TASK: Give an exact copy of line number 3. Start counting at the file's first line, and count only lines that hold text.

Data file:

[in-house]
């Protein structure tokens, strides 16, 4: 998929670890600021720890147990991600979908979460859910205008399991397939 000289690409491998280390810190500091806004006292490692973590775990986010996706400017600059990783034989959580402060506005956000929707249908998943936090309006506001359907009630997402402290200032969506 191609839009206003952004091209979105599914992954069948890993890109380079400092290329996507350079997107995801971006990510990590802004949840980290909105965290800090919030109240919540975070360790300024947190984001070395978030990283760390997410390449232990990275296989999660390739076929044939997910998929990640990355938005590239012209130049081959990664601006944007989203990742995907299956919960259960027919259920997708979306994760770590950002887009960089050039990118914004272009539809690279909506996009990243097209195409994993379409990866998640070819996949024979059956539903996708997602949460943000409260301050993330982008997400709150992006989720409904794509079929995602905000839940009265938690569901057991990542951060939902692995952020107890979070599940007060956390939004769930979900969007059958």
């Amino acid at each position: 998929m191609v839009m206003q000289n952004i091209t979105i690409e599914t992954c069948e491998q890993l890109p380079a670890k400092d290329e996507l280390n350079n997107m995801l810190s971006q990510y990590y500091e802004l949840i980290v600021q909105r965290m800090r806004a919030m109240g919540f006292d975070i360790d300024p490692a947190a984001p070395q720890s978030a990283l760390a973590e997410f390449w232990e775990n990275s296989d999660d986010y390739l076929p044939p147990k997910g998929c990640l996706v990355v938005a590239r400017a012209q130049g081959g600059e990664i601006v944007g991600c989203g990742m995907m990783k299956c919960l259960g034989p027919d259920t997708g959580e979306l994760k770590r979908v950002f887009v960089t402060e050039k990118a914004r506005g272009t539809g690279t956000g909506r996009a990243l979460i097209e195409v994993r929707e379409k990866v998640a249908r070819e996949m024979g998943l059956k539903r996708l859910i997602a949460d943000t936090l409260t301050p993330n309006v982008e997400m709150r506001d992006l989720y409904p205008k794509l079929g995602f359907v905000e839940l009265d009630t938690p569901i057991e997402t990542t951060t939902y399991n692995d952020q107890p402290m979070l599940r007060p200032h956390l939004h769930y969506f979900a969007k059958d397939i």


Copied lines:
């Amino acid at each position: 998929m191609v839009m206003q000289n952004i091209t979105i690409e599914t992954c069948e491998q890993l890109p380079a670890k400092d290329e996507l280390n350079n997107m995801l810190s971006q990510y990590y500091e802004l949840i980290v600021q909105r965290m800090r806004a919030m109240g919540f006292d975070i360790d300024p490692a947190a984001p070395q720890s978030a990283l760390a973590e997410f390449w232990e775990n990275s296989d999660d986010y390739l076929p044939p147990k997910g998929c990640l996706v990355v938005a590239r400017a012209q130049g081959g600059e990664i601006v944007g991600c989203g990742m995907m990783k299956c919960l259960g034989p027919d259920t997708g959580e979306l994760k770590r979908v950002f887009v960089t402060e050039k990118a914004r506005g272009t539809g690279t956000g909506r996009a990243l979460i097209e195409v994993r929707e379409k990866v998640a249908r070819e996949m024979g998943l059956k539903r996708l859910i997602a949460d943000t936090l409260t301050p993330n309006v982008e997400m709150r506001d992006l989720y409904p205008k794509l079929g995602f359907v905000e839940l009265d009630t938690p569901i057991e997402t990542t951060t939902y399991n692995d952020q107890p402290m979070l599940r007060p200032h956390l939004h769930y969506f979900a969007k059958d397939i």